After the success of Re-Animator, a gooey and imaginatively depraved adaptation of H.P. Lovecraft’s short story Herbert West—Reanimator, filmmaker Stuart Gordon reunited with eccentric leading man Jeffrey Combs, adventurous starlet Barbara Crampton, and savvy producer Brian Yunza to return to similar territory. The resulting movie, From Beyond, is probably even more faithful to that netherworld of Lovecraft’s fiction, where otherworldly monsters lurk just under the fabric of our reality. Mad scientist Dr. Pretorious (Ted Sorel) and his assistant Crawford Tillinghast (Combs) create a machine called The Resonator that allows humans to tap into an alternate universe of gooey, tentacle-sprouting creatures. After the experiment goes wrong and only Crawford is left alive and borderline insane, a psychiatrist (Crampton) and police detective (Ken Foree) attempt to figure out exactly what happened the night Pretorious dipped into the sixth dimension. The functional plot and Gordon’s non-flashy directorial style aren’t what make From Beyond such a memorable cult item; as with Re-Animator, it’s more the audacity of staging elaborate sequences that mix up steamy sexual proclivities and monster madness. Crampton’s character moves from a prim librarian type to a S&M dominatrix, and Combs starts out preppy and normal but by the climax is bald, bloodied, and spouting an enlarged pituitary gland jutting out of his forehead that has a mind of its own. From Beyond is too well acted and boldly thought through to be considered schlock horror, and makes a strong case for the fact that good taste doesn’t always equal good movies.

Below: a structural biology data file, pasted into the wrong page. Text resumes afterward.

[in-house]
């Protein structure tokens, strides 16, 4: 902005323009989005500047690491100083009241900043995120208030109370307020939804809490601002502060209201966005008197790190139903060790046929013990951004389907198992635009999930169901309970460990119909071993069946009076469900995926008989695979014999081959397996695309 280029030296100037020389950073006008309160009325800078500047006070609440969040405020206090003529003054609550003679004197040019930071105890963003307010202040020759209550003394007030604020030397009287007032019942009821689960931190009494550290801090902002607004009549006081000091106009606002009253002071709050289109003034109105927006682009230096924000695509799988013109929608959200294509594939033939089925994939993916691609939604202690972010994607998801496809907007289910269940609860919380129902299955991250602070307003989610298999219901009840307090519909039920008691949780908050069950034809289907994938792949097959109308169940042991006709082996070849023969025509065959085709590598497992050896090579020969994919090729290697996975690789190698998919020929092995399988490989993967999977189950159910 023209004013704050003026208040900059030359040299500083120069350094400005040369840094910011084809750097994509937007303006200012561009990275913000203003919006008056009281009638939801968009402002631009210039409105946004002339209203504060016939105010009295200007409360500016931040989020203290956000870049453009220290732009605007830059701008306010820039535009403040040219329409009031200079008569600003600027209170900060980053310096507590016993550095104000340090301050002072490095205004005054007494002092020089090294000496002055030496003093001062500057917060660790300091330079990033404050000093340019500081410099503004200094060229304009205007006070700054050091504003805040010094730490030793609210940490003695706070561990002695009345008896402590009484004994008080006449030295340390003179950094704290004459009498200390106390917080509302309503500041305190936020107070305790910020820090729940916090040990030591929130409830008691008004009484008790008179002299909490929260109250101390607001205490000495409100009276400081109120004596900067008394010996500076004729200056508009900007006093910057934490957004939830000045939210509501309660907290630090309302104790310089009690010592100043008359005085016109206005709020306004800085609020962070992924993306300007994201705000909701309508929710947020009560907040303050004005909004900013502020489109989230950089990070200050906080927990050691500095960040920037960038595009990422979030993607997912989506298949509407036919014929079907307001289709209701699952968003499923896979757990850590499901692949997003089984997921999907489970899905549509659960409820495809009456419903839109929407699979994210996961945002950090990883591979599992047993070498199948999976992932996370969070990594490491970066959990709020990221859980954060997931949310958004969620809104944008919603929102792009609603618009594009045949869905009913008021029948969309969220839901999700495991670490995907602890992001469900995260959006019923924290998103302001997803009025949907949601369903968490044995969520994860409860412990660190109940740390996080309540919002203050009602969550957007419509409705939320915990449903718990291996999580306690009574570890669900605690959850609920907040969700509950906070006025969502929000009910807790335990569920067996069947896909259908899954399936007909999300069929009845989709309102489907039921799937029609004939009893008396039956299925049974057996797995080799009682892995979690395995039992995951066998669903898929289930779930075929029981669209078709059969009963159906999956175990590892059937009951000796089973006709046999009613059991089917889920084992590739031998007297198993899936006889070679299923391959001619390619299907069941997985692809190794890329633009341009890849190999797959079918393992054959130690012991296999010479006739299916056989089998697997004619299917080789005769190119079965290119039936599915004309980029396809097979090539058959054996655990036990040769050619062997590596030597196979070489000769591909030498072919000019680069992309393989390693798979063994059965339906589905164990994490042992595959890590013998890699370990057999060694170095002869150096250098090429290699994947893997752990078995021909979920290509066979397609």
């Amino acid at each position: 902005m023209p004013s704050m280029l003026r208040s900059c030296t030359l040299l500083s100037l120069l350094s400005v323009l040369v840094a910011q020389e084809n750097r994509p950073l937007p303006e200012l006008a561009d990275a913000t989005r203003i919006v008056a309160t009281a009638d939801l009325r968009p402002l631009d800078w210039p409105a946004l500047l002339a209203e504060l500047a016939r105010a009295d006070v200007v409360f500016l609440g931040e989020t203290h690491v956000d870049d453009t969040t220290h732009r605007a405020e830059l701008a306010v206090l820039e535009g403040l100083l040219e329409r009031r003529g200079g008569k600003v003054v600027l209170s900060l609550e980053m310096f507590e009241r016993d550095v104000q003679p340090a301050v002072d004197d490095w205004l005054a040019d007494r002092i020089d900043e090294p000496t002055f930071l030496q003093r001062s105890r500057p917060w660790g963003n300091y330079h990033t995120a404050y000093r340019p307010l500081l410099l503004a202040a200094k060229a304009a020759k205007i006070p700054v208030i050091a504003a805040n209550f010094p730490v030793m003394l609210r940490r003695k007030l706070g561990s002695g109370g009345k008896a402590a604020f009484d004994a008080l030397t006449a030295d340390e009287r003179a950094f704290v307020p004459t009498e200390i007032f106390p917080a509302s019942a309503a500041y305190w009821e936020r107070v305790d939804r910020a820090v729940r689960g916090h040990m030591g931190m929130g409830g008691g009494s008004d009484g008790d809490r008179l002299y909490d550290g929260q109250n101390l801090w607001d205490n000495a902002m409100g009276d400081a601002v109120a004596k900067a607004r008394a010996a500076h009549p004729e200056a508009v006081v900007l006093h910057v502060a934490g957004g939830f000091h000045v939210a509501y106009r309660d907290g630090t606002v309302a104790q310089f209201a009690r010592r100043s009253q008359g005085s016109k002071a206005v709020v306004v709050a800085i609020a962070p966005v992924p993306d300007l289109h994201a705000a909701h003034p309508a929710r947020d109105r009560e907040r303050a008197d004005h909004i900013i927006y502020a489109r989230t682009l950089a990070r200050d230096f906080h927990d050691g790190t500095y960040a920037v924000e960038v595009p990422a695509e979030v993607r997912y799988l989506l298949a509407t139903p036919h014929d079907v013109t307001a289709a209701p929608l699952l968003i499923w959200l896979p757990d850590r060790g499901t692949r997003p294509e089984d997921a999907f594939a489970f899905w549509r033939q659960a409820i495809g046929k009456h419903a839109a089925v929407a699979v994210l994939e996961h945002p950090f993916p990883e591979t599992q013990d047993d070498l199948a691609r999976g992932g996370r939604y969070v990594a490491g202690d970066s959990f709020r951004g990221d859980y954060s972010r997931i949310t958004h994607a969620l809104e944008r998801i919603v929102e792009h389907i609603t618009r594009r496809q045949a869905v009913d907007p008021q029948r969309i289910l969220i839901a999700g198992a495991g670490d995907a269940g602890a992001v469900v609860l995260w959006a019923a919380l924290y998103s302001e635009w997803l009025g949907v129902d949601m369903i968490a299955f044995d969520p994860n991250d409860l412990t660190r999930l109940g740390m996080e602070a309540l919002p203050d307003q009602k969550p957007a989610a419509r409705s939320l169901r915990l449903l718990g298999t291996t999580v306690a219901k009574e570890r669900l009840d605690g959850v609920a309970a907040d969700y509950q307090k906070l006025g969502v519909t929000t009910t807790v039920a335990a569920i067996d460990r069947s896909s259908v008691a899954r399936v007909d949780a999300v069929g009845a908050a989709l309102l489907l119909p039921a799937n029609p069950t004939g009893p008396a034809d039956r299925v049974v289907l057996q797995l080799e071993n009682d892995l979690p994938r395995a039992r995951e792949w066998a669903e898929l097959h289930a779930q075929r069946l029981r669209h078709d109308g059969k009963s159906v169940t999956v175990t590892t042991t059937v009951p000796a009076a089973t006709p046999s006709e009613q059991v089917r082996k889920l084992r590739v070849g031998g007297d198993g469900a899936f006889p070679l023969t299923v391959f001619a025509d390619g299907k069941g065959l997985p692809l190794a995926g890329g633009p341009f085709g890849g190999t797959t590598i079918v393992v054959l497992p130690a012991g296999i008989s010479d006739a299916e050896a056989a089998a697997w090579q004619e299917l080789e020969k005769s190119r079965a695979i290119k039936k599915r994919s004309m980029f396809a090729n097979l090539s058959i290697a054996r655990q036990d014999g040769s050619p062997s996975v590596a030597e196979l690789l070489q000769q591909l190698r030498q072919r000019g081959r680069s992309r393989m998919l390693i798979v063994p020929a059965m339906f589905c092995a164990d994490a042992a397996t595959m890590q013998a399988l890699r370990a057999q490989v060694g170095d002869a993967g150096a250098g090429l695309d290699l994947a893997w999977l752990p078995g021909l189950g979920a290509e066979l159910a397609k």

One of the highlights of this DVD is that original footage cut by the MPAA to ensure an R rating has been reinserted off of a beaten up work print, and the folks at MGM worked overtime to ensure the footage is interwoven seamlessly with the original print. You'd have to look really hard to find the flaws. The audio is likewise clean.
The audio commentary is a mixed bag, with Gordon getting into how the movie was made and what he was trying to say with it, while Jeffrey Combs and Barbara Crampton crack jokes. Nevertheless, they're pleasant company for the 86-minute running time. An interview with director Stuart Gordon allows him the opportunity to clarify his themes, articulately defend his fascination with sex and horror (his mother told him the movie made her want to wash her hands), and discuss how his battle with the MPAA was essentially punishment for the success of the gore-soaked Re-Animator. He also chats about his talented cast, noting that Combs and Crampton essentially reverse their roles from Re-Animator, in that he's playing the victim this time and she's the obsessive scientist determined to push the boundaries of science. Gordon, who resembles a college professor, is affable and non-defensive when he says he makes movies for fans, not critics. The other featurettes include an interview with the composer and a to-the-point informative piece about the film's restoration process.
This respectable piece of 1980s splatter cinema gets a classy DVD treatment.